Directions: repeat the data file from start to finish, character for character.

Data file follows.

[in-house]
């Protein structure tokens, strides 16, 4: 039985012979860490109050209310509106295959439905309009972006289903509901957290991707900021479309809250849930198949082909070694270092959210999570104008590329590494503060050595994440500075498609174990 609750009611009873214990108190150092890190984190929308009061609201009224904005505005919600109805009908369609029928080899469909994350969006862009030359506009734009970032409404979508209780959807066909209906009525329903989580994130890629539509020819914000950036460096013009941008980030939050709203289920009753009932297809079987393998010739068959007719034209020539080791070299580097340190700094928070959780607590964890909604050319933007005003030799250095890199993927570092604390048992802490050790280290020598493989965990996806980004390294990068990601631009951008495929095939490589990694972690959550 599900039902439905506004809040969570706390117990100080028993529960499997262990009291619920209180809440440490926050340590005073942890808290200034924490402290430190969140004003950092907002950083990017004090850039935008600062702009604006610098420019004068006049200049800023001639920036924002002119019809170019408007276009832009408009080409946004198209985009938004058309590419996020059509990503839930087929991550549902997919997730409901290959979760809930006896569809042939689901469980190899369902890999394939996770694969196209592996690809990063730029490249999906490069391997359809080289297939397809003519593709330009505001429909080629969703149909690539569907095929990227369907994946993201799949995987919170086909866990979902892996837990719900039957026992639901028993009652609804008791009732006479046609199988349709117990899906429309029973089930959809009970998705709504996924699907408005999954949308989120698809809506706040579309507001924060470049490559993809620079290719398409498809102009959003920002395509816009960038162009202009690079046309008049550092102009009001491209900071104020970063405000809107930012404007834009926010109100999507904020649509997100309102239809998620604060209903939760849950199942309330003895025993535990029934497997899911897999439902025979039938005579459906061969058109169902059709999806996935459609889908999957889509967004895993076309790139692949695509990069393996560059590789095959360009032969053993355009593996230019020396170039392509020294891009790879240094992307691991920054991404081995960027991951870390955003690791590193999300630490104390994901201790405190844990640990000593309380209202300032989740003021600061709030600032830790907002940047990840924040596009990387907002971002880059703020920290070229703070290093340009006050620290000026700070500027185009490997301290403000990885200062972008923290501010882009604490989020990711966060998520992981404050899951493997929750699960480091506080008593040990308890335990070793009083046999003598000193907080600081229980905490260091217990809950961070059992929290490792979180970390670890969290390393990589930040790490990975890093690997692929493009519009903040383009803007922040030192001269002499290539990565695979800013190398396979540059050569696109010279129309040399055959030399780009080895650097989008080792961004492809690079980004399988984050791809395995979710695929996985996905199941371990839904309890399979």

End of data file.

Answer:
[in-house]
């Protein structure tokens, strides 16, 4: 039985012979860490109050209310509106295959439905309009972006289903509901957290991707900021479309809250849930198949082909070694270092959210999570104008590329590494503060050595994440500075498609174990 609750009611009873214990108190150092890190984190929308009061609201009224904005505005919600109805009908369609029928080899469909994350969006862009030359506009734009970032409404979508209780959807066909209906009525329903989580994130890629539509020819914000950036460096013009941008980030939050709203289920009753009932297809079987393998010739068959007719034209020539080791070299580097340190700094928070959780607590964890909604050319933007005003030799250095890199993927570092604390048992802490050790280290020598493989965990996806980004390294990068990601631009951008495929095939490589990694972690959550 599900039902439905506004809040969570706390117990100080028993529960499997262990009291619920209180809440440490926050340590005073942890808290200034924490402290430190969140004003950092907002950083990017004090850039935008600062702009604006610098420019004068006049200049800023001639920036924002002119019809170019408007276009832009408009080409946004198209985009938004058309590419996020059509990503839930087929991550549902997919997730409901290959979760809930006896569809042939689901469980190899369902890999394939996770694969196209592996690809990063730029490249999906490069391997359809080289297939397809003519593709330009505001429909080629969703149909690539569907095929990227369907994946993201799949995987919170086909866990979902892996837990719900039957026992639901028993009652609804008791009732006479046609199988349709117990899906429309029973089930959809009970998705709504996924699907408005999954949308989120698809809506706040579309507001924060470049490559993809620079290719398409498809102009959003920002395509816009960038162009202009690079046309008049550092102009009001491209900071104020970063405000809107930012404007834009926010109100999507904020649509997100309102239809998620604060209903939760849950199942309330003895025993535990029934497997899911897999439902025979039938005579459906061969058109169902059709999806996935459609889908999957889509967004895993076309790139692949695509990069393996560059590789095959360009032969053993355009593996230019020396170039392509020294891009790879240094992307691991920054991404081995960027991951870390955003690791590193999300630490104390994901201790405190844990640990000593309380209202300032989740003021600061709030600032830790907002940047990840924040596009990387907002971002880059703020920290070229703070290093340009006050620290000026700070500027185009490997301290403000990885200062972008923290501010882009604490989020990711966060998520992981404050899951493997929750699960480091506080008593040990308890335990070793009083046999003598000193907080600081229980905490260091217990809950961070059992929290490792979180970390670890969290390393990589930040790490990975890093690997692929493009519009903040383009803007922040030192001269002499290539990565695979800013190398396979540059050569696109010279129309040399055959030399780009080895650097989008080792961004492809690079980004399988984050791809395995979710695929996985996905199941371990839904309890399979």